It is worth noting that the average engineering major gets a lopsided GRE (148.1 Verbal, 157.6 Quantitative), whereas the same is true for the typical humanities and arts major but in the opposite direction (156.0 Verbal, 149.1 Quantitative). Next year, Harvard Law’s admission office may be contacting several thousand GRE test-takers who were strong performers on both components of the test, inviting them to apply to Harvard Law. A few hundred, and possibly more, are bound to find this invitation irresistible.

In addition to measuring both verbal and quantitative reasoning, the GRE has a remarkably diverse test-takers pool. Among U.S. citizens who took the GRE between July 2015 and June 2016, 26,000 were Hispanic, 24,000 were black, and 19,000 were Asian—numbers three to five times larger than the LSAT test-taker population. The GRE pool is also very international. Among the 99,500 test-takers who took the GRE in India, over 50,000 expressed a preference to pursue their graduate studies in the United States.

Some skeptics are bound to argue that such a strategy could backfire because Harvard Law would be admitting students who don’t really want to become lawyers. Yet, that line of criticism tends to ignore several data points. First, fewer law school graduates—all admitted based on their LSAT scores—are using their degrees in traditional law practice. Since peaking at nearly 65 percent in the late 1980s, the number of lawyers starting their careers in private practice has been on a steady decline; it now hovers at roughly 50 percent with flat entry-level salaries for most grads. Second, between 1991 and 2013, the number of law graduates taking their first job in business and industry has increased from 1,900 to 6,900. Third, even though elite law grads from schools such as Harvard continue to have the best access to the shrinking number of highly paid law firm jobs, a disproportionate number of them appears to want something more. Specifically, data from After the JD Project, the largest and most recent empirical study of lawyer careers, reveals that elite law grads are generally the least satisfied with traditional law firm practice, primarily because they view it as a way station before moving on to more interesting work in law, government and business.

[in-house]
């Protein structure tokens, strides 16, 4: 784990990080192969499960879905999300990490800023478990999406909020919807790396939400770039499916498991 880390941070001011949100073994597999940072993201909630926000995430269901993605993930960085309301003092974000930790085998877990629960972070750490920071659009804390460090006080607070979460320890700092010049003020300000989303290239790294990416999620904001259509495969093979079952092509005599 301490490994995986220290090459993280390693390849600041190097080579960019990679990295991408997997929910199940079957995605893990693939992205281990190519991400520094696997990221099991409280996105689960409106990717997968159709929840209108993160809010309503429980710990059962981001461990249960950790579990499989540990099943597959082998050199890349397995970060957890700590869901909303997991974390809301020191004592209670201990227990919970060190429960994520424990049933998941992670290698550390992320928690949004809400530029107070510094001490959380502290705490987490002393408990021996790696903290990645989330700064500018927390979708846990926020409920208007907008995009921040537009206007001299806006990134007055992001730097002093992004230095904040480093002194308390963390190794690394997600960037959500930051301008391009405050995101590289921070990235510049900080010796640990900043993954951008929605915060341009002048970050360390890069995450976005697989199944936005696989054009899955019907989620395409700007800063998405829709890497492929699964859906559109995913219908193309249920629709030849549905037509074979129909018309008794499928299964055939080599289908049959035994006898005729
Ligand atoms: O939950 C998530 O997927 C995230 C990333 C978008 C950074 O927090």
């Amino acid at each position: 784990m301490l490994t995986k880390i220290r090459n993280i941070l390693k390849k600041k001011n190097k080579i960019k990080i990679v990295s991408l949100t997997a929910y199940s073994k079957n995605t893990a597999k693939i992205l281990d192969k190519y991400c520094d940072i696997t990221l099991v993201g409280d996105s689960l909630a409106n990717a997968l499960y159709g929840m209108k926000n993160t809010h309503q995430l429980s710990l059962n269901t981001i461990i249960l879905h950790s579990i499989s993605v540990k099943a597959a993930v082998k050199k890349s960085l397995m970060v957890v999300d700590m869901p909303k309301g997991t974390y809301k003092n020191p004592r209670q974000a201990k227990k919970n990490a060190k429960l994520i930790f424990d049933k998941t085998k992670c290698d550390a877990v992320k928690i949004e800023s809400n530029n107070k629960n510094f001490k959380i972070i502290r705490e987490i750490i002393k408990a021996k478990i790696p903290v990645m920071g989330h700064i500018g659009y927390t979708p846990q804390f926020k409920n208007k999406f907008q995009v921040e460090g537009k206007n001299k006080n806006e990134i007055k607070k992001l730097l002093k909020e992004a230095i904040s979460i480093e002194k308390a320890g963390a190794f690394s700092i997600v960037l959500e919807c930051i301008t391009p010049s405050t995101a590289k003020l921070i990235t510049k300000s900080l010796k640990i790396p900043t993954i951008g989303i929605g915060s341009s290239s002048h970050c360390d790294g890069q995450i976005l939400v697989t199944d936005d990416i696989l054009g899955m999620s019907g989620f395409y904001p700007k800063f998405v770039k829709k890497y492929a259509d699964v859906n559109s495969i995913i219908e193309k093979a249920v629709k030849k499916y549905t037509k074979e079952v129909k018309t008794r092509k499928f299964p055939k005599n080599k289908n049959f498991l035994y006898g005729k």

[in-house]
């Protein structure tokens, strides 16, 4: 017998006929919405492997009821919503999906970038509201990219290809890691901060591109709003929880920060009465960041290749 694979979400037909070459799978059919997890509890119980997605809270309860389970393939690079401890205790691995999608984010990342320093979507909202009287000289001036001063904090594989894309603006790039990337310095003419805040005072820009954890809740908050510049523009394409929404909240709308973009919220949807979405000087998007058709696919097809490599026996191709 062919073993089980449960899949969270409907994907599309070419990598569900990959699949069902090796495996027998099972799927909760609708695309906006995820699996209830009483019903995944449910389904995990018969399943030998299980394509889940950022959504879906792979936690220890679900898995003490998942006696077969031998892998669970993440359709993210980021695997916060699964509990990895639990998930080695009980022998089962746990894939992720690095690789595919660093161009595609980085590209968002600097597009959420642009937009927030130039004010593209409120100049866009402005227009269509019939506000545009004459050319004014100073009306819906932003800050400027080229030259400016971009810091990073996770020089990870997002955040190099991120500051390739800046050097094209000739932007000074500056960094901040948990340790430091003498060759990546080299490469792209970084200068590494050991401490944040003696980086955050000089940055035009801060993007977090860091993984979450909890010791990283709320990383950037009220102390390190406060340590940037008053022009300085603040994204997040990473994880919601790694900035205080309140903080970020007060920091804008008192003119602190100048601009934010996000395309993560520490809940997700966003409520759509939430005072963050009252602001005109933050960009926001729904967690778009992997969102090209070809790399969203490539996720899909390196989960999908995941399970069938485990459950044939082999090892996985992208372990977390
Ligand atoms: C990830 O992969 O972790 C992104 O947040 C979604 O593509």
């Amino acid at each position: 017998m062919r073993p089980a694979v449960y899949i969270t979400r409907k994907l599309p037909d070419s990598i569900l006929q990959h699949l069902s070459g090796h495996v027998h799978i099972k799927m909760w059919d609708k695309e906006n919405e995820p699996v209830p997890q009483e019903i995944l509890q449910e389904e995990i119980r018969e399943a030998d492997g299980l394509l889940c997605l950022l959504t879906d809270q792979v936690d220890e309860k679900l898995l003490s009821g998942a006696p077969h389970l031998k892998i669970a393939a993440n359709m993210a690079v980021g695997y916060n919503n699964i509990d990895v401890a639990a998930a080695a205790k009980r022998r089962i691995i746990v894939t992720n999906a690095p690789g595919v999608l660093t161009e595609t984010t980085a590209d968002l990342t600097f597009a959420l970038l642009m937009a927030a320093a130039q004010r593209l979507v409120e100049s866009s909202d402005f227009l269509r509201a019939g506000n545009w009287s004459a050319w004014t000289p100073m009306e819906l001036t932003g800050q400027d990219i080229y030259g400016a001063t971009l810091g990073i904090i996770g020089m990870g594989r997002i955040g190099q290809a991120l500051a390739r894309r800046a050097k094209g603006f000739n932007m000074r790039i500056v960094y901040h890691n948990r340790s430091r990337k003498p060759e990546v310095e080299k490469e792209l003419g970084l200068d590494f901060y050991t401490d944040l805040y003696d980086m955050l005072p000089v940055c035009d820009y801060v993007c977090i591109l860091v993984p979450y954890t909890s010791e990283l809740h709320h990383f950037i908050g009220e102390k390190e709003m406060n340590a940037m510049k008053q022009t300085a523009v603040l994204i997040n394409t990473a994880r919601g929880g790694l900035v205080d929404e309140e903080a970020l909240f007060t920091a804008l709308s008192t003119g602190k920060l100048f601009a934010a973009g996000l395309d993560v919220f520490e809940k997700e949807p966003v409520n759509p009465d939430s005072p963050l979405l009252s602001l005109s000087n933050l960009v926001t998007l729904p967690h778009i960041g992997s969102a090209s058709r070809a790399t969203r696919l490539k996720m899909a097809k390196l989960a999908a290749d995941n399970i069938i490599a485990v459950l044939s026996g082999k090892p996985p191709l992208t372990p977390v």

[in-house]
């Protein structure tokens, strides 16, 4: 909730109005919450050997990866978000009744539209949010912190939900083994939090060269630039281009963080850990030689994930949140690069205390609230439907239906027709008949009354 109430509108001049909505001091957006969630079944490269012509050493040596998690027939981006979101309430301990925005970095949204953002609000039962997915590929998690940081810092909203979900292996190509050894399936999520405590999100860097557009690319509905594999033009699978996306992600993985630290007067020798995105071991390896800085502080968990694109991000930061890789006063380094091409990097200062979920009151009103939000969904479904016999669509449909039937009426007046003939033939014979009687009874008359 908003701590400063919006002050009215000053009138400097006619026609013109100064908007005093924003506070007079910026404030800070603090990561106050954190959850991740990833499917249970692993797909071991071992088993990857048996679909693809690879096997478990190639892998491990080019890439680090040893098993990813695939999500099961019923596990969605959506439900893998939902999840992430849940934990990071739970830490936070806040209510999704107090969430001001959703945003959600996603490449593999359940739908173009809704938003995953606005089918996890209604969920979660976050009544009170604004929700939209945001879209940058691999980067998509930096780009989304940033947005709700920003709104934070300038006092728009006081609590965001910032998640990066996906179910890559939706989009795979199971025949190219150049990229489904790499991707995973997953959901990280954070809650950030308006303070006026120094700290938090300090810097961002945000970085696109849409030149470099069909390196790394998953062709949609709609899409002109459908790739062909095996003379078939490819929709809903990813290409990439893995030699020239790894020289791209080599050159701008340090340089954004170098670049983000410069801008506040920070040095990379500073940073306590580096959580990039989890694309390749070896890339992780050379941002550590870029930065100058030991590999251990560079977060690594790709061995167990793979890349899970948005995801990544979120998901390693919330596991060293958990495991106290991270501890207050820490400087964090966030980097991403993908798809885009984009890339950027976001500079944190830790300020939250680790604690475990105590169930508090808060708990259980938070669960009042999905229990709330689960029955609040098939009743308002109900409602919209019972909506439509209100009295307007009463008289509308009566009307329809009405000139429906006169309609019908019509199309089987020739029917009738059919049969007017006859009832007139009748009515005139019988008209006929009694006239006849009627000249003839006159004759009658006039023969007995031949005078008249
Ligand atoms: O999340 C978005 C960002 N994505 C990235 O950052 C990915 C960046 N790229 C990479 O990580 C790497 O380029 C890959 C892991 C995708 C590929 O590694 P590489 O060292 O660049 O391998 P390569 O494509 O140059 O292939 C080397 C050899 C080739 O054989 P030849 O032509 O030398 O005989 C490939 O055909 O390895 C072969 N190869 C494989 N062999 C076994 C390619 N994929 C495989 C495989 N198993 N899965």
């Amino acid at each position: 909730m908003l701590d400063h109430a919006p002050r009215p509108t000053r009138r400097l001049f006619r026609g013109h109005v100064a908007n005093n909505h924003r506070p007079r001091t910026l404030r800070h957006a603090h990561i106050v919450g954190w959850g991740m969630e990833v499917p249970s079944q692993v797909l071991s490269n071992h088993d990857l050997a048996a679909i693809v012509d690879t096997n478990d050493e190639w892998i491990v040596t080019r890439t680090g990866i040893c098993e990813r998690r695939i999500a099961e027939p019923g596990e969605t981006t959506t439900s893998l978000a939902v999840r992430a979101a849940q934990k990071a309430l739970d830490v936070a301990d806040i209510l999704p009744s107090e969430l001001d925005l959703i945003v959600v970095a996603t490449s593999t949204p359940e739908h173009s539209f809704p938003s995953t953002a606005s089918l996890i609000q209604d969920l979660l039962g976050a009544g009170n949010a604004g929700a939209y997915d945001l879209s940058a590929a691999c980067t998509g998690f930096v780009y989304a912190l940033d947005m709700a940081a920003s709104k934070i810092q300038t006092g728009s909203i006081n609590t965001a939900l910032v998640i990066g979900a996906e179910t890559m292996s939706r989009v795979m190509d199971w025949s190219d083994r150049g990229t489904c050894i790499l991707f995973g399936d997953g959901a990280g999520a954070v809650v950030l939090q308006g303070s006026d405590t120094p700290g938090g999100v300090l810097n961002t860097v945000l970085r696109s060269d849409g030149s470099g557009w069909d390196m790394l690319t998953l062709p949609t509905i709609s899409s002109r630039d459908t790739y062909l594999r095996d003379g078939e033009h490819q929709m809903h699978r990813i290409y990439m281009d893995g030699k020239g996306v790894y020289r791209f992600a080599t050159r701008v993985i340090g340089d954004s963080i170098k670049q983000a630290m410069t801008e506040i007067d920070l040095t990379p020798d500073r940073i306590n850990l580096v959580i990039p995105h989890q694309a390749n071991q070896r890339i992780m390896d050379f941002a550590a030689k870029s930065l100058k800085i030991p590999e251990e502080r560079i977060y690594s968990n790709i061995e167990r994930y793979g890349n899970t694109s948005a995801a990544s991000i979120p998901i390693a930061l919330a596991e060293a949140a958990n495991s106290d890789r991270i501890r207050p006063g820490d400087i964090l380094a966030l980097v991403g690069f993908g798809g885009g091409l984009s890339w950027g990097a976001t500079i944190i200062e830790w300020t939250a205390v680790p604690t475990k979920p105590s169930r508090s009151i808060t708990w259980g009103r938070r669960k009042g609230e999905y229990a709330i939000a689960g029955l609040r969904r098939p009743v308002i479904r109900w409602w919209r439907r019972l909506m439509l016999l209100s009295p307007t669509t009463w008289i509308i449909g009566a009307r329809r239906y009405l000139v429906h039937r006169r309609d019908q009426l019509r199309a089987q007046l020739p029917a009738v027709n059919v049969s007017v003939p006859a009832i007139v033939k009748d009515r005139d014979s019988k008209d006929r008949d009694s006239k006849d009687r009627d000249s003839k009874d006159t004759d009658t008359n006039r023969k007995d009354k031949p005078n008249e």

Perhaps Harvard Law students are looking for an opportunity to make a difference. And now might be the time, as the dwindling job prospects are due to the inability of individuals and businesses to pay the exorbitant costs of traditional bespoke legal services. Finding new ways to significantly increase lawyer productivity may overcome this structural problem.

Seeing this as an opportunity, the market is not waiting on the lawyers. In the individual consumer market, such companies as LegalZoom, Avvo, Modria and others are finding ways to engineer costs and inconvenience out of a wide array of common legal problems. Likewise, in the corporate legal services space, such growing fields as legal operations and legal managed services are assembling teams of lawyers and allied professionals to figure out ways to drive up quality while driving down costs and cycle time.

At some point in the future–and I doubt it is too far off–legal education will begin to acknowledge this paradigm shift. Law schools will teach data, process and technology along with doctrinal law. Students will use design-thinking to evaluate various parts of a legal system and suggest improvements that could form the basis for a business. Diversity will be expanded to include perspectives from multiple countries. Virtually all law school grads will consider themselves legally trained professionals, but only a subset will aspire to be lawyers who provide one-on-one consultative legal services to a client.

If Harvard Law’s leadership wanted to set this plan in motion, a logical first step would be to expand the admissions policy to include GRE scores, as the GRE provides more information, a bigger talent pool, and access to global diversity. The benefits of the Harvard brand will likely attract additional exceptional students. In turn, Harvard’s large class size (550+ per year), deep pockets, large faculty and committed alumni base will give rise to curricular experimentation that other elite law schools could not easily match without placing a much larger bet.

Within a year or two, employers will be clamoring for other law schools to adopt the new Harvard Law model. When that happens, the rest of legal education will dutifully fall in line.

William Henderson is a professor of law and Val Nolan Fellow at Indiana University Maurer School of Law.